Words and photos by Grace Cappy
Tempelhof Airport, one of the largest architectural structures in the world, dominates the landscape of Berlin. Reminiscent of the utopian architectural ideas of Le Corbusier it once boasted everything from a bowling alley to secret archive bunkers. The airport now waits in limbo as its Nazi history and size means that its future is unsure. The project consists of a series of photographs from a tour taken around the airport and reflections upon personal experience within the space.
The runway and airfield make up a substantial part of the airports almost 4 kilometer2 size. The Naziâ&#x20AC;&#x2122;s preoccupation with grandeur meant that everything had to be bigger and better than everything else, regardless of cost, practicality and consequence.
This area of the airport was one of the last unfinished rooms. The walls of the room have been stripped of the granite faรงade that is seen throughout the rest of the airport. The expensive material has been used to finish some of the more public areas, leaving exposed brick- work, joists and supports.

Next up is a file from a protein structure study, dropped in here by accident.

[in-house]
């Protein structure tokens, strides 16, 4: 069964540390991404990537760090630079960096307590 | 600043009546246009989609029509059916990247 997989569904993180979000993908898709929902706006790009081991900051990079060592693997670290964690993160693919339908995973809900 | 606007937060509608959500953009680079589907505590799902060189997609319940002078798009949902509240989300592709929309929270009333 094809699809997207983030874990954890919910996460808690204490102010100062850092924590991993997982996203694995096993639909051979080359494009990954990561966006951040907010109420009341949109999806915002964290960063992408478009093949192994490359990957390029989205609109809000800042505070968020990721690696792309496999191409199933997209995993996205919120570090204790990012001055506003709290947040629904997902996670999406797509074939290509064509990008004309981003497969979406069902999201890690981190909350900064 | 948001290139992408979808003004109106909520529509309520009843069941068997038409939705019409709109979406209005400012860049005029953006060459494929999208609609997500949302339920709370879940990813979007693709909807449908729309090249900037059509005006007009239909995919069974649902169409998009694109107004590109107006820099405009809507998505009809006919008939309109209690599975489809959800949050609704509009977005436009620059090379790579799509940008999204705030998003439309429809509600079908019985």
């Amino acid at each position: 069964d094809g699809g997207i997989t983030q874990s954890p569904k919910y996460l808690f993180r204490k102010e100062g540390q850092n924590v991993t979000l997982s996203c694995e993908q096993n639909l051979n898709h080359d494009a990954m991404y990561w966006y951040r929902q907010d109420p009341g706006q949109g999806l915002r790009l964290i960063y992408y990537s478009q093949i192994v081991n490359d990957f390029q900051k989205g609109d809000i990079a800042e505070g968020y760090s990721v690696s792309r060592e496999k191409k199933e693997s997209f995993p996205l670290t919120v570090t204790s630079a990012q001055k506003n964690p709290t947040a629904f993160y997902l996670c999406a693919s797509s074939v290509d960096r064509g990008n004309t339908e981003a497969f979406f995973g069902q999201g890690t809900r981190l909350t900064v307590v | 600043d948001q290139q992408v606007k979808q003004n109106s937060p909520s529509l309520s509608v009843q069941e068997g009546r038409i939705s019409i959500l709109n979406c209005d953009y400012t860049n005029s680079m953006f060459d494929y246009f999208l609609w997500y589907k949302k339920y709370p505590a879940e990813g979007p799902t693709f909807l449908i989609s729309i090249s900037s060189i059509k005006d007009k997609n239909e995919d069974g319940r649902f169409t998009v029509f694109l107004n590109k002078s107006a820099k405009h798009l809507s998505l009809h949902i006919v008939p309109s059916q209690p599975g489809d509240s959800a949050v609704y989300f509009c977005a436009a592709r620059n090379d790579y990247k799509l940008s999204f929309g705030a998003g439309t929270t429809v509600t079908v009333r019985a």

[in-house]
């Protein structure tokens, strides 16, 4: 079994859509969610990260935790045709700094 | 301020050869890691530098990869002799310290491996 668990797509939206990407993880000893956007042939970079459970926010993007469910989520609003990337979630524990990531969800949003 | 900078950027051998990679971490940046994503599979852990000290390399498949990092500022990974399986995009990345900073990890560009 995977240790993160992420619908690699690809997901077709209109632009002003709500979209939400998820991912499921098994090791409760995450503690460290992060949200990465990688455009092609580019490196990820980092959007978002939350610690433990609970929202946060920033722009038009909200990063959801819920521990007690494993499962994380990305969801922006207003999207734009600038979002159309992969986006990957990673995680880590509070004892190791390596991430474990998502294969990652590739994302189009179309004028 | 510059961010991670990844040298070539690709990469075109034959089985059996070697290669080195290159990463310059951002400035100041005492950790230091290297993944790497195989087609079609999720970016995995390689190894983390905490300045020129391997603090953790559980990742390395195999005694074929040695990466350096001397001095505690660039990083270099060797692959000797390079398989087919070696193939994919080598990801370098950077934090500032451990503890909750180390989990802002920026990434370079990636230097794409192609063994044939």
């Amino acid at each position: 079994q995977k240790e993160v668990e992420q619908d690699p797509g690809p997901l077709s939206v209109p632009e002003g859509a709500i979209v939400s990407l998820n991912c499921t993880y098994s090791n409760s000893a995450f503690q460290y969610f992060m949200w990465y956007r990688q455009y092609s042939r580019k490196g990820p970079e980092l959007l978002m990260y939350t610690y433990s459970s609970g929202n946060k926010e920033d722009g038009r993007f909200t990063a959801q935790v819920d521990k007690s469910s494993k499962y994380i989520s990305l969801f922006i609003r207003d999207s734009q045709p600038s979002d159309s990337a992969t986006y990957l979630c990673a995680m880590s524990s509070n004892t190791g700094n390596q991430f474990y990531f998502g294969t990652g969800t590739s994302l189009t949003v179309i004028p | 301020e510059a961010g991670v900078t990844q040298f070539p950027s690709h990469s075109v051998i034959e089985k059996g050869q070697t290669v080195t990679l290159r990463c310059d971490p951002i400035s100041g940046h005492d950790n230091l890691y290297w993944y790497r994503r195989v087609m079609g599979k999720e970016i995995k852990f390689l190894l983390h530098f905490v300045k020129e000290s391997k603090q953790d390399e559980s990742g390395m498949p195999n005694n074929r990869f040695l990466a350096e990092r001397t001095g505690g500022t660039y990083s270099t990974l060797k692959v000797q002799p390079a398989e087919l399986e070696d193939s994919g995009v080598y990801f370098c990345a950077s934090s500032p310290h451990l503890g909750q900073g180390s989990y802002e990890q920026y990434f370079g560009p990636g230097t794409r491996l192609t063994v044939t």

From a shopping centre to a basketball court, Tempelhof had it all under one roof. This area was used for recreation by soldiers that were living and working within Tempelhof Airport. It has now sat unused since itâ&#x20AC;&#x2122;s closure and it is likely to for many years. This area of contested space like so many in Berlin means that the future of Tempelhof is unsure.
We ventured into the underground areas of Tempelhof, walking past huge boiler rooms that eventually lead to the secret documents bunkerâ&#x20AC;¨that was used by the Naziâ&#x20AC;&#x2122;s to store and destroy important documents. Names and markings were scratched into the black walls, sometimes covering entire walls. The bunker was eerie and unnerving and really represented the darker side of Tempelhof, removing the faĂ§ade of grandeur and extravagance and exposing the darkness and secrets of Tempelhofs history.